shai;xii kaa ab kamaal hai kuchh aur
;haal hai aur qaal hai kuchh aur

1) the perfection/accomplishment of boasting is now-- something else

2a) there is a situation/state, and the speech/boast is-- something else
2b) the situation/state is, and the speech/boast is, --something else



kamaal : 'Completion, conclusion; perfection; excellence; something wonderful, a wonder'. (Platts p.847)


kuchh aur : 'Somewhat more; something additional; something different, a very different tale or account; a false account or explanation'. (Platts p.819)


qaal : 'A saying, a word; loquaciousness; —boasting, egotism'. (Platts p.786)

S. R. Faruqi:

There are two senses of shai;xii , and here both are fruitfully meaningful: (1) arrogance, boastful speech; (2) venerableness, Shaikh-ness. In both senses the verse can be sarcastic. The words ;haal and qaal are terms of the Sufis. By ;haal is meant an inner state; and by qaal is meant the expression of that inner state by means of words.

This sense of ;haal and qaal is used in common speech as well. When we say that old buildings tell the story of their residents in zabaan-e ;haal , then what we mean is that seeing old buildings, thoughts about their residents pass through our minds. That is, zabaan-e ;haal is in reality another name for inner and emotional effects and moods of the observer alone. And zabaan-e qaal is the speech of that person or creature whom we are viewing.

Now consider the meaning of the verse:

(1) The ways of the big talkers, the braggarts, have now changed. Now they claim to have a state/condition of some other kind, and they talk in some other style. What kind of state and what kind of speech-mode they are in, he has not explained. Arrogance and boastfulness now have arrived at a new perfection/accomplishment; he has presented them from a common point of view and left it at that: you can apply that viewpoint in whatever way and whatever place you like.

(2) Those people who claim venerableness and 'shaikh-ness'-- now they manifest their perfection/accomplishment by means of some other kind of ;haal-o-qaal . That is, in place of the kind of ;haal-o-qaal that is usually associated with venerableness, is another kind of style entirely. That is, the image and association of 'shaikh-ness' has become entirely corrupt.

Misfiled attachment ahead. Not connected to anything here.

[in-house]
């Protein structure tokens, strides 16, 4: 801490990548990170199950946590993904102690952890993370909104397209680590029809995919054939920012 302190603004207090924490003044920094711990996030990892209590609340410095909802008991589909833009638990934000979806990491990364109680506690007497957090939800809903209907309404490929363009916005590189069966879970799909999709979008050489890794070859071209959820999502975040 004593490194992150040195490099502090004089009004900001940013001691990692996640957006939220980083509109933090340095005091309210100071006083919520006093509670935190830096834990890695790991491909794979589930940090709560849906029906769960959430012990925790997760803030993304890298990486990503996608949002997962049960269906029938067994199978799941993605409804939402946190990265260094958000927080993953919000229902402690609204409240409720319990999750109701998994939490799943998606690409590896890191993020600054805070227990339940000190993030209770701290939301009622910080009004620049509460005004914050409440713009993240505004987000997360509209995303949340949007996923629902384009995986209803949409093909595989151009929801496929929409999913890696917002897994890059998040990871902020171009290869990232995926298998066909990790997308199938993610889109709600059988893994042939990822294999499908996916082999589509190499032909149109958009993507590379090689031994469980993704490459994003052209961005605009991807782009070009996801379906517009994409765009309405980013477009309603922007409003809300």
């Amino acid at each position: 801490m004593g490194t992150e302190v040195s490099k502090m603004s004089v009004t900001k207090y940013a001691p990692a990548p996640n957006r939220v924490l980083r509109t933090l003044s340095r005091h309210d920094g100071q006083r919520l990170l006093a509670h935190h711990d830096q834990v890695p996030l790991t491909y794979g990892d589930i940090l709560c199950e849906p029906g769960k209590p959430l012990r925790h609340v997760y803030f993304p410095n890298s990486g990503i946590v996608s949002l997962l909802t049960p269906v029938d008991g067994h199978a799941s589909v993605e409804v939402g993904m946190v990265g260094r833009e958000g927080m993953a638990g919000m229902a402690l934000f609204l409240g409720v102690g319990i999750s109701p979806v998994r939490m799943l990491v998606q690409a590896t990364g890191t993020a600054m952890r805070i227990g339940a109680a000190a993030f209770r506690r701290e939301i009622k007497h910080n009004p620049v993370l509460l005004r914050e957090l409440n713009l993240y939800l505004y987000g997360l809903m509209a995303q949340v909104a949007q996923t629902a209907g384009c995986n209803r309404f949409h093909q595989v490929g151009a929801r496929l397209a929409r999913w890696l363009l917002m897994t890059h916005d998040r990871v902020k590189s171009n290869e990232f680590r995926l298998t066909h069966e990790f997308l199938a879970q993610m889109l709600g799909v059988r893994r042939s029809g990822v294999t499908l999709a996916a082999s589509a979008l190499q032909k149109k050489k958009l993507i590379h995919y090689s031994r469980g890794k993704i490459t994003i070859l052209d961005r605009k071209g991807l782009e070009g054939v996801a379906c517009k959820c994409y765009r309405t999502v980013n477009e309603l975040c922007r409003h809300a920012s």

But the verse has yet another meaning. If it's taken to be sarcastic, then we can say that the lover is expressing his experiences-- that now our rank has become so much more exalted than that of a lover, that now we have acquired the power to conceal our true state. One thing passes through the heart ( ;haal ), but we speak of something else ( qaal ).

Another reading is that although there is a ;haal (inward experience), still our qaal is something else. That is, our qaal is that there's not even any ;haal at all.

He has presented a lofty example of an 'ambiguous' style of speech. It's surprising that in that era, relatively young people too used to compose such verses.



SRF has rung the changes on ;haal and qaal , but let's not forget the real kicker, kuchh aur -- 'something more', 'something different' (see the definition above). I was taught that for the latter sense, 'something different', aur kuchh should be used, but I've often heard kuchh aur used in a very protean way. To get the idiomatic flavor, just think of 'something else' in English. It can be neutral ('I've already looked at these, please show me something else'). But it can often be wildly emphatic-- 'She's really something else!' can show extravagant admiration, or else extreme dislike. It's the kind of expression powered partly by context and even more by tone. It really wants to be said with a roll of the eyes. It's often so exclamatory that it's almost insha'iyah in itself. Since kuchh aur is the refrain, the other verses in this ghazal take similar advantage of its idiomatic richness.

Thus in the present verse kuchh aur works beautifully with the other kinds of ambiguity noted by SRF.

Note for grammar fans: The grammar of the second line is irresistibly flexible. If the line is read as 'A is; and B is something else' (2a), then it calls attention to a discrepancy between A and B. If the line is read as 'A is, and B [too] is, something else' (2b), then both A and B are being similarly exclaimed over.